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Why Stocks Should Rise From Here

Some investors are worried we’ve seen the best this economic cycle has to offer, but here’s why that concern is premature.

The market has taken investors on a rollercoaster ride this year that shows no sign of slowing. Remarkably, as April comes to a close, the S&P 500 is nearly unchanged, even though corporate earnings have surged -- up nearly 25% for the first quarter. 

Investors have had good reason to wonder if this is as good as it gets for stocks and the economy.  Businesses and consumers face higher costs as inflationary pressures and interest rates rise. Last week, 10-year Treasury yields reached a four-year high, briefly topping the psychologically significant 3% mark. Commodities and labor prices are higher, eating into corporate profit margins.

While these pressures are real, I believe it is premature for investors to assume the market has peaked. Here are five reasons why I don’t think the bull market is going to end soon:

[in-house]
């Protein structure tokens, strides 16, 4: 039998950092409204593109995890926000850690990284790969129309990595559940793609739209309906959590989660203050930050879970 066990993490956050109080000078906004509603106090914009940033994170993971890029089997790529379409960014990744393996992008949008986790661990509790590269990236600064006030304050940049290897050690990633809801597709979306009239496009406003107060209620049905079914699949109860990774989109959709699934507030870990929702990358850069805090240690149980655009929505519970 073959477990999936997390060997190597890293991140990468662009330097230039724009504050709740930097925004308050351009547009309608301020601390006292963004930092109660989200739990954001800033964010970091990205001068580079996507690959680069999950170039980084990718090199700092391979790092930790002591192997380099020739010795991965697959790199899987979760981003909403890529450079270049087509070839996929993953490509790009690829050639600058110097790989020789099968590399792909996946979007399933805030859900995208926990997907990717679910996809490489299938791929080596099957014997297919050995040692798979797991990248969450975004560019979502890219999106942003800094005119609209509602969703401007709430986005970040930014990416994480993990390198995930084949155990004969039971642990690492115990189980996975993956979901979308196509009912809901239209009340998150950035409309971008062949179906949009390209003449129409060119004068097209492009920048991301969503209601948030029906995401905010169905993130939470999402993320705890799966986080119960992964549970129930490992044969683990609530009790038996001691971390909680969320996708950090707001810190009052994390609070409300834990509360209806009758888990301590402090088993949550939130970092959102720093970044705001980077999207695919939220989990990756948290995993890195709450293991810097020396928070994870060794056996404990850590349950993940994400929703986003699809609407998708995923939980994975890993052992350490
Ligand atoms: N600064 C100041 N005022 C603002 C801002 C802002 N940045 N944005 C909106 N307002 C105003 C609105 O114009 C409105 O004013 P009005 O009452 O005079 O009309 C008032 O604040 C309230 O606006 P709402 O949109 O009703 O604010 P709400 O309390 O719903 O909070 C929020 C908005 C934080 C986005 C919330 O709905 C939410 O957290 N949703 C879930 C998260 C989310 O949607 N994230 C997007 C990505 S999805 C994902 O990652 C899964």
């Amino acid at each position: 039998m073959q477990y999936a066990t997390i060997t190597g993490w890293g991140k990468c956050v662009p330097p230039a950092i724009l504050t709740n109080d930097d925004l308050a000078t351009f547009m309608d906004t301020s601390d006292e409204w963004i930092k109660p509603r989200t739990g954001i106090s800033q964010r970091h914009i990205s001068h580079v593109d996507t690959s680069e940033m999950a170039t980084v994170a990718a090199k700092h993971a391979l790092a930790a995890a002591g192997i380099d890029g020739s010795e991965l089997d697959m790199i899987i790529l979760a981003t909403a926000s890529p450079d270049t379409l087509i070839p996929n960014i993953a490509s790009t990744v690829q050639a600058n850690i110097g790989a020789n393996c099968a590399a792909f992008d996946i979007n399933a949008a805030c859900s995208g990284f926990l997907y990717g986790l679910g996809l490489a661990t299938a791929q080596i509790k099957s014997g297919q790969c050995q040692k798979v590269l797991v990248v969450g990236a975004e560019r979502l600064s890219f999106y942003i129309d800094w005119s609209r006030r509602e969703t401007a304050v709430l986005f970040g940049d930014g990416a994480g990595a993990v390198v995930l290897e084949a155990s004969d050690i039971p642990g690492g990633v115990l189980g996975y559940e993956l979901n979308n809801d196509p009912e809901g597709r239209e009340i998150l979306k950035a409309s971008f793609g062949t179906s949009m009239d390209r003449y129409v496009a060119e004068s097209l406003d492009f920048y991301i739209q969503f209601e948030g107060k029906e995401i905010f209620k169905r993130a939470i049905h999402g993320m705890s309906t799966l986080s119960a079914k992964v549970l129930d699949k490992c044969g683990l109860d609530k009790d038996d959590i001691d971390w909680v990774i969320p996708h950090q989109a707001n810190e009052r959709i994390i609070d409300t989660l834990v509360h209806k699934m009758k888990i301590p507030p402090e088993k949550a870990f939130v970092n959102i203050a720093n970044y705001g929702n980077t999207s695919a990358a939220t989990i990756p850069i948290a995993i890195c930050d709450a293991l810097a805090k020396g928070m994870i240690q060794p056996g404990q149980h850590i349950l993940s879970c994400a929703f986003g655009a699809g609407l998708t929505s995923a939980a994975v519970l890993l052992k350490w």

• Global economic growth remains above average thanks to ongoing economic stimulus and increased capital spending. Global GDP growth is expected at 3.8% in the second half of this year and next. That’s up from the 3.4% average from 2012 to 2016. Even in the U.S., there is room for continued economic growth due to fiscal stimulus and deregulation.
  • Inflation, although higher, is unlikely to surge. I expect it to remain restrained due to labor market slack and the deflationary force of technological advances.
  • Interest rates will remain moderate adjusted for inflation, even as the Federal Reserve keeps hiking. The Fed is still in the process of normalizing monetary policy after pushing rates to near zero following the financial crisis. It’s not trying to restrain growth.
  • Productivity gains due to increased capital spending on technology will offset some of the pressures on profit margins. Deregulation will help curtail costs, too.
  • Valuations remain attractive. With the S&P 500 price/earnings ratio at 16, down from 18 earlier this year, stocks don’t seem overpriced. 

Bottom Line: Markets typically peak six months before a recession and I think one is unlikely before 2019 or 2020.  Markets can move higher in the next six months, but will likely rotate from old leaders to new leadership. I continue to think more defensive sectors like energy, financials, industrials, health care and “old” tech make the most sense now.

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MORGAN STANLEY ACCESS INVESTING